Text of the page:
How to find parameters for supervised learning?
In the week from 20th to 24th June 2022, AI enthusiasts in Bratislava had two opportunities to meet Professor Peter Richtárik, a renowned expert in machine learning. At the Better_AI Meetup and also at a weeklong course at the Faculty of Mathematics, Physics and Informatics (FMFI UK).
Professor Peter Richtárik from KAUST is one of our external mentors. He organized a special course on this topic at his Alma Mater, the FMFI in Bratislava. The course was called “Introduction to Stochastic Gradient Descent Methods” and some of our colleagues had the opportunity to deep dive into the subject.
One of the subcategories of machine learning is supervised machine learning, where parameters of models are learned using datasets that contain labels for each observation. This learning is done by gradual change of the model’s parameters in a way so that the difference between predicted and ground truth outcome is getting as small as possible. However, modern supervised machine learning models have millions of parameters, so it is important, but very complicated, to find the parameters as quickly and as precisely as possible.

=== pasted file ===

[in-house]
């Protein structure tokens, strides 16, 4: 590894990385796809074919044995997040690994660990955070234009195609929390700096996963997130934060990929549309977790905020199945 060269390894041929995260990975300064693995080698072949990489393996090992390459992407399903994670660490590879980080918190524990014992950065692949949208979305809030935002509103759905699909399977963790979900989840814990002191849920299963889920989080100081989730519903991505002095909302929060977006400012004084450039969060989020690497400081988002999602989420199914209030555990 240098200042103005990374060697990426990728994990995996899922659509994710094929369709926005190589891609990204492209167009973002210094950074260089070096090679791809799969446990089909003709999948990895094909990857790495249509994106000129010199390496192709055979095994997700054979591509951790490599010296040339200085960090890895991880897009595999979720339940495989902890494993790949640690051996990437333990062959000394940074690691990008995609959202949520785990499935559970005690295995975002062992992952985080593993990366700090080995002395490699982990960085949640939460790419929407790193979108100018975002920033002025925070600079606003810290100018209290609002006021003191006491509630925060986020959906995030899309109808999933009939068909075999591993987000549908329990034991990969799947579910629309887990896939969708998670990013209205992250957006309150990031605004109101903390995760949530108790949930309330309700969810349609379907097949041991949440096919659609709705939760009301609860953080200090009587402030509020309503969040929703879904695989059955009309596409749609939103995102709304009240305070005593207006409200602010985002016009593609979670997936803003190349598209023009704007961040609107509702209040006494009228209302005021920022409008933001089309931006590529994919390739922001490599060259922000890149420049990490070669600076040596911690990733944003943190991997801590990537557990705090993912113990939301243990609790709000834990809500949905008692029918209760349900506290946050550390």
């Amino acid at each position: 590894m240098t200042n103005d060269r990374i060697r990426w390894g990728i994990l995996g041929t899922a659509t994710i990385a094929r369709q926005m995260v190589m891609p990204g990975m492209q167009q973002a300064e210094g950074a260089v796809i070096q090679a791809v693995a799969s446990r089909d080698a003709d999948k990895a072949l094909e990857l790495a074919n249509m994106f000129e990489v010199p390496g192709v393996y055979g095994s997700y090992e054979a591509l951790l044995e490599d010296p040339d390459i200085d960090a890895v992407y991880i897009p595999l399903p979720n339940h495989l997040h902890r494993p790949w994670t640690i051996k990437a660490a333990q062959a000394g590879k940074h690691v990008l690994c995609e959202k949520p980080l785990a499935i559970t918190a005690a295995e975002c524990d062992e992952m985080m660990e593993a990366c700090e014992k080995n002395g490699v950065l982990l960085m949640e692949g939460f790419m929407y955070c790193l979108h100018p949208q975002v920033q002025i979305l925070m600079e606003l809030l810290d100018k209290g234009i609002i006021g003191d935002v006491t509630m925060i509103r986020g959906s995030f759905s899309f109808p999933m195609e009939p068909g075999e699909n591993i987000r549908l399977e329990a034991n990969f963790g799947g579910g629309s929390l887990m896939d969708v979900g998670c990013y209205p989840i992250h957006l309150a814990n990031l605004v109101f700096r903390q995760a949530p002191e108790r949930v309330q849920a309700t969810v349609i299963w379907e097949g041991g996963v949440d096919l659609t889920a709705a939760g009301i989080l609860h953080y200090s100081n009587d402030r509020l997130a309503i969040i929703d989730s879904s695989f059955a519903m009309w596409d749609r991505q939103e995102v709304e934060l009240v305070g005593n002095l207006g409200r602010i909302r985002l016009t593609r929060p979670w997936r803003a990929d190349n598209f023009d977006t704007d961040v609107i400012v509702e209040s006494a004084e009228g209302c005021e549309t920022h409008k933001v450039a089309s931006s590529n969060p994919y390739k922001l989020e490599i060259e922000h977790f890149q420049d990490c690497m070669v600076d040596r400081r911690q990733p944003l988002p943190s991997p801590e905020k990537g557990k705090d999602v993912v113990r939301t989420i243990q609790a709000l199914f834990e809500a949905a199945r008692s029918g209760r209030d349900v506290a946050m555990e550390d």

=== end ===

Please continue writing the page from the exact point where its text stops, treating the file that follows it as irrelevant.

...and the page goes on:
Stochastic Gradient Descent or its variations are nowadays the workhorse methods in training supervised machine learning. However this area got wide during the last ten years and it is still expanding, which makes it hard for practitioners to understand its landscape.
This course was a mathematical introduction to the latest results and insights of this field. The goal was to understand the differences between key variants of Stochastic Gradients Descent and their convergence and complexity.
The theory uncovered interesting relationships between methods and offered explanations why in practice some methods work better than others for a specific problem. Also the mathematics behind optimization was insightful to people primarily working in other fields of AI, for example meta-learning as the optimization is a fundamental part of one of the directions of meta-learning.
As Professor Peter Richtarik is one of the best researchers in this field, it was an unique opportunity for us to take part. We are very happy that we had the chance to learn something new, discuss and get inspired not just in the area of stochastic gradient descent methods but also in the up-to-date research in machine learning and artificial intelligence in general.